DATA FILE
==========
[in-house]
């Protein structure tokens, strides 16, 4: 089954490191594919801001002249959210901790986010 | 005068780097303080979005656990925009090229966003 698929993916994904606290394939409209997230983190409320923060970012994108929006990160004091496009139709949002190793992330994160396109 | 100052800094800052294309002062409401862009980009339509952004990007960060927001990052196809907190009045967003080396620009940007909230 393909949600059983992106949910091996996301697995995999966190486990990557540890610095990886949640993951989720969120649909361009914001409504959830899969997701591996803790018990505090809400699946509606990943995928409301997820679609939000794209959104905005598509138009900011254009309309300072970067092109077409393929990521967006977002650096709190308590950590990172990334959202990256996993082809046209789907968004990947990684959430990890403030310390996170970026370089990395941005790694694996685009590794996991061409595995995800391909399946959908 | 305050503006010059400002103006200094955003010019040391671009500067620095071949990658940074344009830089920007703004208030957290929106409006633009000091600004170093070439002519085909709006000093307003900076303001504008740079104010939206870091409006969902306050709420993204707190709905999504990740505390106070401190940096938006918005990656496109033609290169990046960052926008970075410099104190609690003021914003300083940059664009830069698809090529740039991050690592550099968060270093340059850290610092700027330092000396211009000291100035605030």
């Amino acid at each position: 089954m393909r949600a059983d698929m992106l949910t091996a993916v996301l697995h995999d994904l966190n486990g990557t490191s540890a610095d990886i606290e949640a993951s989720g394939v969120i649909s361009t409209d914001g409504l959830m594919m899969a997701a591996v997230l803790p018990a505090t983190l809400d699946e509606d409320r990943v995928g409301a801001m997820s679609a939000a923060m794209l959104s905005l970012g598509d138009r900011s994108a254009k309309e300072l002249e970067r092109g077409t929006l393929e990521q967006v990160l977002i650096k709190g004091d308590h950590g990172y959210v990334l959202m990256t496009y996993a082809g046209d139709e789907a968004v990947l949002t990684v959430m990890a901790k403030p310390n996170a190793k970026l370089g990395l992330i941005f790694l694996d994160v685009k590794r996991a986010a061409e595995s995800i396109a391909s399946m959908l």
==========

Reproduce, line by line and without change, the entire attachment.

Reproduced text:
[in-house]
């Protein structure tokens, strides 16, 4: 089954490191594919801001002249959210901790986010 | 005068780097303080979005656990925009090229966003 698929993916994904606290394939409209997230983190409320923060970012994108929006990160004091496009139709949002190793992330994160396109 | 100052800094800052294309002062409401862009980009339509952004990007960060927001990052196809907190009045967003080396620009940007909230 393909949600059983992106949910091996996301697995995999966190486990990557540890610095990886949640993951989720969120649909361009914001409504959830899969997701591996803790018990505090809400699946509606990943995928409301997820679609939000794209959104905005598509138009900011254009309309300072970067092109077409393929990521967006977002650096709190308590950590990172990334959202990256996993082809046209789907968004990947990684959430990890403030310390996170970026370089990395941005790694694996685009590794996991061409595995995800391909399946959908 | 305050503006010059400002103006200094955003010019040391671009500067620095071949990658940074344009830089920007703004208030957290929106409006633009000091600004170093070439002519085909709006000093307003900076303001504008740079104010939206870091409006969902306050709420993204707190709905999504990740505390106070401190940096938006918005990656496109033609290169990046960052926008970075410099104190609690003021914003300083940059664009830069698809090529740039991050690592550099968060270093340059850290610092700027330092000396211009000291100035605030």
């Amino acid at each position: 089954m393909r949600a059983d698929m992106l949910t091996a993916v996301l697995h995999d994904l966190n486990g990557t490191s540890a610095d990886i606290e949640a993951s989720g394939v969120i649909s361009t409209d914001g409504l959830m594919m899969a997701a591996v997230l803790p018990a505090t983190l809400d699946e509606d409320r990943v995928g409301a801001m997820s679609a939000a923060m794209l959104s905005l970012g598509d138009r900011s994108a254009k309309e300072l002249e970067r092109g077409t929006l393929e990521q967006v990160l977002i650096k709190g004091d308590h950590g990172y959210v990334l959202m990256t496009y996993a082809g046209d139709e789907a968004v990947l949002t990684v959430m990890a901790k403030p310390n996170a190793k970026l370089g990395l992330i941005f790694l694996d994160v685009k590794r996991a986010a061409e595995s995800i396109a391909s399946m959908l």